Bad driving. From the annoying to the downright dangerous, it leaves us fuming helplessly at the roadside as the perpetrator disappears into the distance.



For many cyclists, bad driving is an annoyance that is not easy to challenge. But what happens if you do report a close call? Whom should you contact? And what is the best way to go about it? We look at incidents involving commercial vehicles.



With any complaint, detail is key. Take down the number plate, exact time, location and, if possible, a driver description. In instances where the vehicle is a commercial sign-written one, the CTC’s Chris Peck advises writing to the company; many, especially larger companies, have complaints and disciplinary procedures.



Remember, a polite, reasoned letter will be taken much more seriously than an incandescent rant.There has been a lot of bad press concerning lorries lately, some of which fail to comply with basic safety standards.



HGVs, buses and coaches are regulated by regional traffic commissioners, who have the power to suspend licences in cases of proven bad driving. If complaining to the company fails or the vehicle is unmarked, find your local traffic commissioner on the government’s website: bit.ly/19lqcaC.



A collective voice is always stronger, and for most businesses there are few bigger incentives to take action than to avert a PR disaster. After taxi firm Addison Lee’s boss suggested in his company’s magazine in 2012 that cyclists were to blame for accidents, a ‘die-in’ was staged outside the firm’s London HQ.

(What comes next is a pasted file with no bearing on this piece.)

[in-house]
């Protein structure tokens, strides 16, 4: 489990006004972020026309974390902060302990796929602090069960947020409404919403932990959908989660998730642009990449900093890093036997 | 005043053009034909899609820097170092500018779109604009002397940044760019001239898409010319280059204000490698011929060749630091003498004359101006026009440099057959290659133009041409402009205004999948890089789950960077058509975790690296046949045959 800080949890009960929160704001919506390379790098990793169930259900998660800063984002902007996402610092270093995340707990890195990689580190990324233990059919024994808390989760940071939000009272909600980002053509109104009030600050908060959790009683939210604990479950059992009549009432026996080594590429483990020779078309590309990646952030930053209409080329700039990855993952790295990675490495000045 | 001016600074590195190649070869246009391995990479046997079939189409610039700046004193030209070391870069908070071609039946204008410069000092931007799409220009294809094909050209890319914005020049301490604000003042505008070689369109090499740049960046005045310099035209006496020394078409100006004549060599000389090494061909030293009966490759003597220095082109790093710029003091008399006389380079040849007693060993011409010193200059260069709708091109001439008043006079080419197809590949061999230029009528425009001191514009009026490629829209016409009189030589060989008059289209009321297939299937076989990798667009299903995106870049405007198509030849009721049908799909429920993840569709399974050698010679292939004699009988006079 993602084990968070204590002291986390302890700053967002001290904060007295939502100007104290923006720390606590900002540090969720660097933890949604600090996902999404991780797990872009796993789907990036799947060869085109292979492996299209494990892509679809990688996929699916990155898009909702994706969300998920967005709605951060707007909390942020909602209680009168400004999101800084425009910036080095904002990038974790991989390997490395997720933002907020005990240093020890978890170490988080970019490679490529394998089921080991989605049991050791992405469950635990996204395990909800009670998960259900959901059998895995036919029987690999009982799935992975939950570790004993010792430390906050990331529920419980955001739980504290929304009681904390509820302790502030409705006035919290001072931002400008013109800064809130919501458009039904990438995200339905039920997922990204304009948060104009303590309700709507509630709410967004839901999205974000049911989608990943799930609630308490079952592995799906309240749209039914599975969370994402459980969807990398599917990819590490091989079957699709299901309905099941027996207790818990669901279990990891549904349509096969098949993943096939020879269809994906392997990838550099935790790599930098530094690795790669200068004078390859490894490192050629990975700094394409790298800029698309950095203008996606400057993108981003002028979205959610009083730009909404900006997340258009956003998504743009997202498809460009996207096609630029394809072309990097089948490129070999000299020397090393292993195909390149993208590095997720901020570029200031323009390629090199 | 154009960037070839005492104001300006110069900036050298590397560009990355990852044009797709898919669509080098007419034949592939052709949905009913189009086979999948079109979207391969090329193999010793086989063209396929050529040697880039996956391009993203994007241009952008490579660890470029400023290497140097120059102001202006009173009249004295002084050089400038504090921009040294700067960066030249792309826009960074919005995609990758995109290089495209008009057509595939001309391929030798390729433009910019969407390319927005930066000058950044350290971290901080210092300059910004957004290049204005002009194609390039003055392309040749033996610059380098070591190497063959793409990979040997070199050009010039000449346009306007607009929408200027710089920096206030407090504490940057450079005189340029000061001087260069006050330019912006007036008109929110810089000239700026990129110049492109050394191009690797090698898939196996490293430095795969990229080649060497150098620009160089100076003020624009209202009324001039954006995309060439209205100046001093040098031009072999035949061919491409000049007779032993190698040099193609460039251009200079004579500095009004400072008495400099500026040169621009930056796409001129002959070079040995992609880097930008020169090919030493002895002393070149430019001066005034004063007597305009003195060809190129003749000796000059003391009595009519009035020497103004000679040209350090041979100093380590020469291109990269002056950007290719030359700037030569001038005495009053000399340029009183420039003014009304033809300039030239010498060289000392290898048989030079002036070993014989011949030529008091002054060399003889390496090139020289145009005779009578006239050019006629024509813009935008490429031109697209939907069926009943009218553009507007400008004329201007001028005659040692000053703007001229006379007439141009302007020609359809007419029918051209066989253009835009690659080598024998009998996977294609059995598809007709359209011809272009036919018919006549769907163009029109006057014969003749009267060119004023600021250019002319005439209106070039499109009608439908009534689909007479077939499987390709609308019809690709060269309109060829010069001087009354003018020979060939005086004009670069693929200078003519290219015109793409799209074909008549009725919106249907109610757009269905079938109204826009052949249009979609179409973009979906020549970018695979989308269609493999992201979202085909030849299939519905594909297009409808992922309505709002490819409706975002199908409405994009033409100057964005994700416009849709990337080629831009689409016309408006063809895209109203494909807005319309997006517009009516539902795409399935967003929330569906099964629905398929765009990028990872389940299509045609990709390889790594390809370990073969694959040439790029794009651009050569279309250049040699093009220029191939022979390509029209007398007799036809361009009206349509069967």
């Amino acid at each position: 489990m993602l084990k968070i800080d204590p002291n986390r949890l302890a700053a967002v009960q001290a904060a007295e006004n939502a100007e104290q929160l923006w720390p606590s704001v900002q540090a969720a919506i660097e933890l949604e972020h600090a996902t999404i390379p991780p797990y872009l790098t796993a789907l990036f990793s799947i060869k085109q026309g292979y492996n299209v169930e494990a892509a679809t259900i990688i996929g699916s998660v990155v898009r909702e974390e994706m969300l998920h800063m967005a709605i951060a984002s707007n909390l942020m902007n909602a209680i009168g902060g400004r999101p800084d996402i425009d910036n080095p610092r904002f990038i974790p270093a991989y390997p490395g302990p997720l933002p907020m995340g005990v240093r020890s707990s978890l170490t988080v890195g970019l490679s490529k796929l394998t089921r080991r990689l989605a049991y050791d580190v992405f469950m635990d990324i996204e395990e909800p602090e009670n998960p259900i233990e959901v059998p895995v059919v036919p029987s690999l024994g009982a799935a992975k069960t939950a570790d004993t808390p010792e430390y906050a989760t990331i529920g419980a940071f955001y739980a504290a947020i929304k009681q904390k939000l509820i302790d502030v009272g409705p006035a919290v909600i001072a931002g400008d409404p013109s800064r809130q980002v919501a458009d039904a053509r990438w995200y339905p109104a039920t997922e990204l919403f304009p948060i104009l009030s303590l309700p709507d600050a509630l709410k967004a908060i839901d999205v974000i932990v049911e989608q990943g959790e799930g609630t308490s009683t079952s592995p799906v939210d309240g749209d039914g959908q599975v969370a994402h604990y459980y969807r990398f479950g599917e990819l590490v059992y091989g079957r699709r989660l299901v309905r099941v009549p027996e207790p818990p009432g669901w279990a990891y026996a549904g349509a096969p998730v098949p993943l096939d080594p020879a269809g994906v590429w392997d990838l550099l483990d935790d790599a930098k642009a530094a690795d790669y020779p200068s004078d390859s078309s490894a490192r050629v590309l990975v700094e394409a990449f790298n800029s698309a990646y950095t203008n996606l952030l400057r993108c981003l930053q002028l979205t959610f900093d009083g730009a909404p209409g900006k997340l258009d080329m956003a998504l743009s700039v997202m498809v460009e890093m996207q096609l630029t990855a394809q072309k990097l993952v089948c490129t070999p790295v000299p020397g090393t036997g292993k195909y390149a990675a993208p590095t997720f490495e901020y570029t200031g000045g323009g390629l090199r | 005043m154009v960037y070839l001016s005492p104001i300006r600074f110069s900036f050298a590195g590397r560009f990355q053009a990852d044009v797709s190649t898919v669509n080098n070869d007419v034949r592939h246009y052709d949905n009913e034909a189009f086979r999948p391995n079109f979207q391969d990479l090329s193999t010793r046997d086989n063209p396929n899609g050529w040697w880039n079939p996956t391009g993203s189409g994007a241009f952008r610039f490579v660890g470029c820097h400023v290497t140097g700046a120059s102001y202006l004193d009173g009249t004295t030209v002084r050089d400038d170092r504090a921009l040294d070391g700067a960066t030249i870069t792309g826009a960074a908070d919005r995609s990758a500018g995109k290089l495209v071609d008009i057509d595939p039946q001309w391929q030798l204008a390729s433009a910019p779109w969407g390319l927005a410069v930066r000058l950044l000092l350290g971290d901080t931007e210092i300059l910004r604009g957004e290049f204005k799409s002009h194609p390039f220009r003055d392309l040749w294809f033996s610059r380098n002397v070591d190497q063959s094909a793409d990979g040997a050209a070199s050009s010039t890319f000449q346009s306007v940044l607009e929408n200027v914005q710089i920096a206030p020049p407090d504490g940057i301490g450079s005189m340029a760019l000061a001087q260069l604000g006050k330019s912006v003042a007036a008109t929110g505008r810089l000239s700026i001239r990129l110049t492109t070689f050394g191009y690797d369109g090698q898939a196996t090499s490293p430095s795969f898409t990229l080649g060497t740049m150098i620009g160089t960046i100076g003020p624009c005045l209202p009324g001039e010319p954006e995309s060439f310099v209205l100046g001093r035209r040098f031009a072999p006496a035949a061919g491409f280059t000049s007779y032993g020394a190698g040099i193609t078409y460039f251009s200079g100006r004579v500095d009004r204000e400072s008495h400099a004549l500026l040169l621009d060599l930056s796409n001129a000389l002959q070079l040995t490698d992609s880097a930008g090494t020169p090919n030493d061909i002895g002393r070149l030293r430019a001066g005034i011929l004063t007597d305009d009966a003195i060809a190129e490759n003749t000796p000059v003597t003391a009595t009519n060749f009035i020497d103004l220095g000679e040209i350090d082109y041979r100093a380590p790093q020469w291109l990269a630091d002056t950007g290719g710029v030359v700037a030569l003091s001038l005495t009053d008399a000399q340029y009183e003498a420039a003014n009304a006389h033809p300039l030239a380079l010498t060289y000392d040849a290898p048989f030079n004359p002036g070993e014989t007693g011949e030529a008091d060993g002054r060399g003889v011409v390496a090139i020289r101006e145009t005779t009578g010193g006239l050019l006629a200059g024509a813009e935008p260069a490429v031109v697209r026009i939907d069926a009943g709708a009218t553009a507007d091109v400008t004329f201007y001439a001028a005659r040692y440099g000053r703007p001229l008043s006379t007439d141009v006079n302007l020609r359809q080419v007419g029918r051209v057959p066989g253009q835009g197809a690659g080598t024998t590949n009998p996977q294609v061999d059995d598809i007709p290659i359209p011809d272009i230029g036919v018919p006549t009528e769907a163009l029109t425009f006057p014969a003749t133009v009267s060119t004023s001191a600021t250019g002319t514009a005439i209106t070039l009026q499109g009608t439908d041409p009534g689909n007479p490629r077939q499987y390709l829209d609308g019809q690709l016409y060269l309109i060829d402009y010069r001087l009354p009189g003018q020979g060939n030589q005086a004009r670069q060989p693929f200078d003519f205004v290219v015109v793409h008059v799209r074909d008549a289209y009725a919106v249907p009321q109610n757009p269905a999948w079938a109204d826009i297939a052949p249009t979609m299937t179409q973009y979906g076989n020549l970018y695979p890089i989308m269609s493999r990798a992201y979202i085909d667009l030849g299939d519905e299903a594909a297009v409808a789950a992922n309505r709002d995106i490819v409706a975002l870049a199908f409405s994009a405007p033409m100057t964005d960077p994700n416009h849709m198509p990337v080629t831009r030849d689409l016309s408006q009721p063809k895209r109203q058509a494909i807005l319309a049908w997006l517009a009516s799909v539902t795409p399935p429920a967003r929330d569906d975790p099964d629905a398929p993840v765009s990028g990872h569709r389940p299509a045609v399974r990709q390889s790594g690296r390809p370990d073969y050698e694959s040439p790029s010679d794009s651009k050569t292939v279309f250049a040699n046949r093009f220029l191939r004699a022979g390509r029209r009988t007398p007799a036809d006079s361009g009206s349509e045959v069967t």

Addison Lee has since improved its driver training, as marketing manager Alistair Laycock explained: “Addison Lee is the only cab company to have created a comprehensive 
taxi-specific cycle awareness training programme. We have also set up a dedicated email account [cyclesafety@addison
lee.com] for cyclists to report dangerous driving incidents.”



Meanwhile, for bus operators, FixMyTransport.com is the public transport campaign equivalent of crowd funding, where someone starts a campaign that others with the same complaint 
can join. FixMyTransport’s Myfanwy Nixon said: “When people band together visibly because the correspondence is published online, it is going to exert more pressure on the operator.



“As a cyclist, you would be able to say, ‘Look, it’s not just me who thinks your drivers are irresponsible; I have 54 people saying the same thing.’



“The original reporter might not think of taking their issue to a local councillor, 
for example, or might not have spotted that there’s a ‘meet the bus company manager’ event coming up, but other members of the campaign might.”



This article was first published in the December 12 issue of Cycling Weekly. Read Cycling Weekly magazine on the day of release where ever you are in the world International digital edition, UK digital edition. And if you like us, rate us!